For Gisle Tveito, a 26-year veteran, supervising sound editor, dubbing mixer, and one of the owners of Storyline, getting the sound design process to run closer to parallel with the video editing process has always been a goal. While many sound departments wait for picture-lock before starting to work on the sound, the team at Storyline is breaking the mold of the traditional serial workflow by closely aligning audio with video editors from the first cut.
Storyline Studios —a full post production film facility and Norway’s largest supplier of film technical infrastructure and equipment— has chosen the cloud-based Soundly sound library and editing tool to streamline and coordinate their audio and video editing workflows.
“I’m a keen user of Soundly, but my workflow is a bit different from those who use it strictly as a sound library and edit tool,” says Tveito. “I use it to share audio with picture editors and directors from the very beginning. I make sound libraries specifically designed for the editors and directors using Soundly as a central hub for effects and music.”
Before Soundly, audio was organized by each contributor, based on what made sense to them. Using file names, folder names, dates etc., each contributor, whether it was the composer, editor or assistant, had their own organizational system, which could quickly get confusing.
Tveito says using Soundly solved a lot of housekeeping issues with all the audio that gets passed around in a large production. Being cloud-based, there are far fewer copies of any given audio clip, and everyone has access to the latest version in a single, central location. The Storyline team had tried Dropbox, ftp, and other methods for sharing files, but none were as streamlined, intuitive, and integrated as Soundly.
“Directors that I frequently work with consider me part of the initial editing process. With Soundly, it’s a more collaborative way of working for all of us,” says Tveito. “To have music and SFX in one database where everyone can access the same things makes communication so much easier.”
Tveito has a multi-user Soundly account with 10 licenses that he can administer as he likes. For the recently finished Norwegian TV series Valkyrien, consisting of eight 45-minute episodes, the whole production took two years from the start of the shoot until the last mix was done. In this case, the sound department and the composer were on board during the last 13-14 months.
“For that series, there were three producers with their own Soundly accounts, four editors with accounts, and the composers and me, as leader of the sound department, with accounts,” says Tveito. “Everyone was part of the creative team and the producers just loved it because it was a huge timesaver. I remember doing some music editing for the trailers, and I would just drop that into Soundly and send an email saying new versions were available.”
"Everyone could instantly play back the versions, and compare to the original music. Instead of worrying about how to download it, where they should put it on their computer, or how to keep the versions organized, the latest version was always available in the cloud. I would get some feedback in five to ten minutes,” says Tveito.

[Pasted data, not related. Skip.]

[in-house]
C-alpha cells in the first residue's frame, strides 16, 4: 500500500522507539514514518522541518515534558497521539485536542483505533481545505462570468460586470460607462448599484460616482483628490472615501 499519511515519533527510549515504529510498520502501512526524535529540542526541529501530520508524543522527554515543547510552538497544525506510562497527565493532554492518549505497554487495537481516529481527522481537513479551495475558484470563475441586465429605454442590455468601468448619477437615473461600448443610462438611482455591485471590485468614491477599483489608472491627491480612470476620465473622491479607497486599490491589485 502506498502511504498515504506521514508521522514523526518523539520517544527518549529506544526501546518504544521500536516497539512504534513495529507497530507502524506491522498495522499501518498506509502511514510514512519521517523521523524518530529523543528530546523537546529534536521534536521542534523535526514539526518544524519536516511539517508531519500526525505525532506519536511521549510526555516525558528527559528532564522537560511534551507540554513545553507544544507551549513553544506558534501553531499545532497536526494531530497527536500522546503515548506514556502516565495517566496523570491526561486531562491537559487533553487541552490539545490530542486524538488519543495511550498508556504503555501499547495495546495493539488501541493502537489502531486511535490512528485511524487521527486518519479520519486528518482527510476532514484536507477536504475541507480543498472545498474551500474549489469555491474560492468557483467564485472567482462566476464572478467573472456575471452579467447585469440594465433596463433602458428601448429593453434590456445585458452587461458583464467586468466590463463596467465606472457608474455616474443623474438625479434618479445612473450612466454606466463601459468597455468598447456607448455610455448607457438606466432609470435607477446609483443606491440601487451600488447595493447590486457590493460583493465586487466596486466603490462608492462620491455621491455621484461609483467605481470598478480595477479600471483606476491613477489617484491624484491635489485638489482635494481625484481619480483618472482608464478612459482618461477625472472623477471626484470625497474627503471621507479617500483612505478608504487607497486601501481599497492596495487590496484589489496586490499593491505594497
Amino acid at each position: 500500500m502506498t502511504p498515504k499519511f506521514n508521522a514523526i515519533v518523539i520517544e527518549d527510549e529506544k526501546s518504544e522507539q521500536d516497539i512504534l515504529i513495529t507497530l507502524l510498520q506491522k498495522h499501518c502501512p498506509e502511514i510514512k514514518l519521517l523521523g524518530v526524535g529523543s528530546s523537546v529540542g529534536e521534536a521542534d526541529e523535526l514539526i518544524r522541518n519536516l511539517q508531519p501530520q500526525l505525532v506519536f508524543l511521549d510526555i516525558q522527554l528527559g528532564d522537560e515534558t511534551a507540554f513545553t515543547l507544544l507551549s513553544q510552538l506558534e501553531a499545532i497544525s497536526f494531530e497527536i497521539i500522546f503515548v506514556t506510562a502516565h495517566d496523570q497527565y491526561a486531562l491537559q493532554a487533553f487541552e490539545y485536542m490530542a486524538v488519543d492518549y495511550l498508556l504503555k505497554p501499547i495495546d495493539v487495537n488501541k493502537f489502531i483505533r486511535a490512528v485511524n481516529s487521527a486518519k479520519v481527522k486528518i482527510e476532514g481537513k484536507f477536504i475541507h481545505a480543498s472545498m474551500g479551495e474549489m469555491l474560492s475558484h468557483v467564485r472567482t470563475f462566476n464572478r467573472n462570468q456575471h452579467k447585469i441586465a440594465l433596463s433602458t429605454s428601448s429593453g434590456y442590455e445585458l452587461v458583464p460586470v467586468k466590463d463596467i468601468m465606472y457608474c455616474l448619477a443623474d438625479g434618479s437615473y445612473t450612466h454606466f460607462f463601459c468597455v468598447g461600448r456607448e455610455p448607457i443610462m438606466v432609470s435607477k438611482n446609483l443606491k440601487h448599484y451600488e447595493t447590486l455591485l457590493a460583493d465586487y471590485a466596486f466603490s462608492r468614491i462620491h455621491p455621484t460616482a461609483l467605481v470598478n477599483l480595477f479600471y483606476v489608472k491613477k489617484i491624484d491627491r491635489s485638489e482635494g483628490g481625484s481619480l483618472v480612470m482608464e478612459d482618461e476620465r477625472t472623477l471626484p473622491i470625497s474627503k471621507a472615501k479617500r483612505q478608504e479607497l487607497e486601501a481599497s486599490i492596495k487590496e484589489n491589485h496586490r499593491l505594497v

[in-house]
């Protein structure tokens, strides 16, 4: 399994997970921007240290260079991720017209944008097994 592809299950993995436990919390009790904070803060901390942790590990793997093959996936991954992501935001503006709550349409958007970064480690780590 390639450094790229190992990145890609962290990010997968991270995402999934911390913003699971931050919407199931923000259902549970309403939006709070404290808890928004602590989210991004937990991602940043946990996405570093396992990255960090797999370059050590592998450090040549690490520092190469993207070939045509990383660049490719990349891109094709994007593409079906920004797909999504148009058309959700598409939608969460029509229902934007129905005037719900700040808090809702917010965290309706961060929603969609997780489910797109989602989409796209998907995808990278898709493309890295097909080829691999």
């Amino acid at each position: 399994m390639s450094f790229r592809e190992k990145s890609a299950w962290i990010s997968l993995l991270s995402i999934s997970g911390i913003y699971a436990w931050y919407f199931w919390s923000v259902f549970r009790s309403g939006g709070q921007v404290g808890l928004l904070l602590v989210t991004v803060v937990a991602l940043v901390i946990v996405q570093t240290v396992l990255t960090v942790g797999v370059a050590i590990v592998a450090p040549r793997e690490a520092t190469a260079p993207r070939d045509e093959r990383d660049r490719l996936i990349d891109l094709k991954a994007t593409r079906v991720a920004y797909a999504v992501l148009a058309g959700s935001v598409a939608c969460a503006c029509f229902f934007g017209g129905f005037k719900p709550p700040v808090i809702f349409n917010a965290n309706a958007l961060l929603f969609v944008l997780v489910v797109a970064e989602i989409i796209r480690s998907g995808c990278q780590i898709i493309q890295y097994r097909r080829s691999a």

The production was shooting a scene in the studio, but the scene took place underground, in the subway system. Tveito and crew went out and did some advance recording to create a huge library of sound effects of passing trains that would make the studio set come alive. “I prepared the sound so it was available for the editors from day one. They had great ambiances and great SFX they could use from the very start. We also played back some of the sound effects, like passing trains, during the shoot in the studio, just to make some noise for the actors to react to. Everything was accessible to everyone, including the sound recordists in the studio,” says Tveito.
The picture editors at Storyline think it’s great to have access to the Soundly SFX library as well. In addition to what Tveito provides, the Avid editors use Soundly to quickly search for their own sounds too. “It’s fast and easy for them to drag and drop SFX to a bin when they are working on rough cuts. They use Soundly to search the massive online catalog at FreeSound.org as well. A lot of people appreciate having it organized under one tool.”
Tveito says that working in parallel can create many obstacles. Without the correct tools, it can feel like extra work. He admits that the workflow is not for everybody, but, for those willing to get ahead of the game, the rewards can be delivering a higher quality result and greater creative participation across the team.
“You have to find the tools to make the obstacles as small as possible. Soundly is one of those tools. It’s so easy to make things look nice and organized. Audio is always available. You just log on from wherever you are. If you move to another room, another facility, even another company, you can keep on editing since the audio is still there, still online for you,” concludes Tveito.